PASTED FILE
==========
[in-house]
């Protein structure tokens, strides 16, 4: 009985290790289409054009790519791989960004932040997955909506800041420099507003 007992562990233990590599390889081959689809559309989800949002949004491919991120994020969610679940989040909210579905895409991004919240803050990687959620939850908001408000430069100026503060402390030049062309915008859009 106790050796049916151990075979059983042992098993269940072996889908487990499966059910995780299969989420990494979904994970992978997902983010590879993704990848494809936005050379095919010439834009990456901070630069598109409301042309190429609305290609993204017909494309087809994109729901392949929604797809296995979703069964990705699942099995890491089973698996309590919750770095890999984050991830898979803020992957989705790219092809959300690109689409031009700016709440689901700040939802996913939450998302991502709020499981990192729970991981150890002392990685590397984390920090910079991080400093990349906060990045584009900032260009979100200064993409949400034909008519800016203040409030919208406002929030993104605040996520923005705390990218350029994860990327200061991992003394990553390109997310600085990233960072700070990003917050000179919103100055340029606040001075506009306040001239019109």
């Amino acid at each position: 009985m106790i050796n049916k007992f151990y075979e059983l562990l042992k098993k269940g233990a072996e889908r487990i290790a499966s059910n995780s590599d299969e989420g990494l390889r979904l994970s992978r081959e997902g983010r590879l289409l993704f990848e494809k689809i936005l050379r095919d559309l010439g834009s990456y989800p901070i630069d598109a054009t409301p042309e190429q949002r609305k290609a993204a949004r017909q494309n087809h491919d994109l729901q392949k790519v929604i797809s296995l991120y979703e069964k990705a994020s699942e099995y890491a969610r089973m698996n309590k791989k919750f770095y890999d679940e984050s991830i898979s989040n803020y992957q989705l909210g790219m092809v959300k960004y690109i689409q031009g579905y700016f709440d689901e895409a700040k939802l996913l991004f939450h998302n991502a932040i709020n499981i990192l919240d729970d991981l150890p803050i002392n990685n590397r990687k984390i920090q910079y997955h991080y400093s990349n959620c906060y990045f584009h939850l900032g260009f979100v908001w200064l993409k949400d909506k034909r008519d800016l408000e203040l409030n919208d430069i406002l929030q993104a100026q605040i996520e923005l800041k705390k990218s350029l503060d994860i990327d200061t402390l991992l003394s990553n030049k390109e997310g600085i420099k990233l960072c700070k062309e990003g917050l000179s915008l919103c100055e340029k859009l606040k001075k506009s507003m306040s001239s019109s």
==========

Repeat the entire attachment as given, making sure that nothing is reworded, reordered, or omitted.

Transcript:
[in-house]
């Protein structure tokens, strides 16, 4: 009985290790289409054009790519791989960004932040997955909506800041420099507003 007992562990233990590599390889081959689809559309989800949002949004491919991120994020969610679940989040909210579905895409991004919240803050990687959620939850908001408000430069100026503060402390030049062309915008859009 106790050796049916151990075979059983042992098993269940072996889908487990499966059910995780299969989420990494979904994970992978997902983010590879993704990848494809936005050379095919010439834009990456901070630069598109409301042309190429609305290609993204017909494309087809994109729901392949929604797809296995979703069964990705699942099995890491089973698996309590919750770095890999984050991830898979803020992957989705790219092809959300690109689409031009700016709440689901700040939802996913939450998302991502709020499981990192729970991981150890002392990685590397984390920090910079991080400093990349906060990045584009900032260009979100200064993409949400034909008519800016203040409030919208406002929030993104605040996520923005705390990218350029994860990327200061991992003394990553390109997310600085990233960072700070990003917050000179919103100055340029606040001075506009306040001239019109």
């Amino acid at each position: 009985m106790i050796n049916k007992f151990y075979e059983l562990l042992k098993k269940g233990a072996e889908r487990i290790a499966s059910n995780s590599d299969e989420g990494l390889r979904l994970s992978r081959e997902g983010r590879l289409l993704f990848e494809k689809i936005l050379r095919d559309l010439g834009s990456y989800p901070i630069d598109a054009t409301p042309e190429q949002r609305k290609a993204a949004r017909q494309n087809h491919d994109l729901q392949k790519v929604i797809s296995l991120y979703e069964k990705a994020s699942e099995y890491a969610r089973m698996n309590k791989k919750f770095y890999d679940e984050s991830i898979s989040n803020y992957q989705l909210g790219m092809v959300k960004y690109i689409q031009g579905y700016f709440d689901e895409a700040k939802l996913l991004f939450h998302n991502a932040i709020n499981i990192l919240d729970d991981l150890p803050i002392n990685n590397r990687k984390i920090q910079y997955h991080y400093s990349n959620c906060y990045f584009h939850l900032g260009f979100v908001w200064l993409k949400d909506k034909r008519d800016l408000e203040l409030n919208d430069i406002l929030q993104a100026q605040i996520e923005l800041k705390k990218s350029l503060d994860i990327d200061t402390l991992l003394s990553n030049k390109e997310g600085i420099k990233l960072c700070k062309e990003g917050l000179s915008l919103c100055e340029k859009l606040k001075k506009s507003m306040s001239s019109s």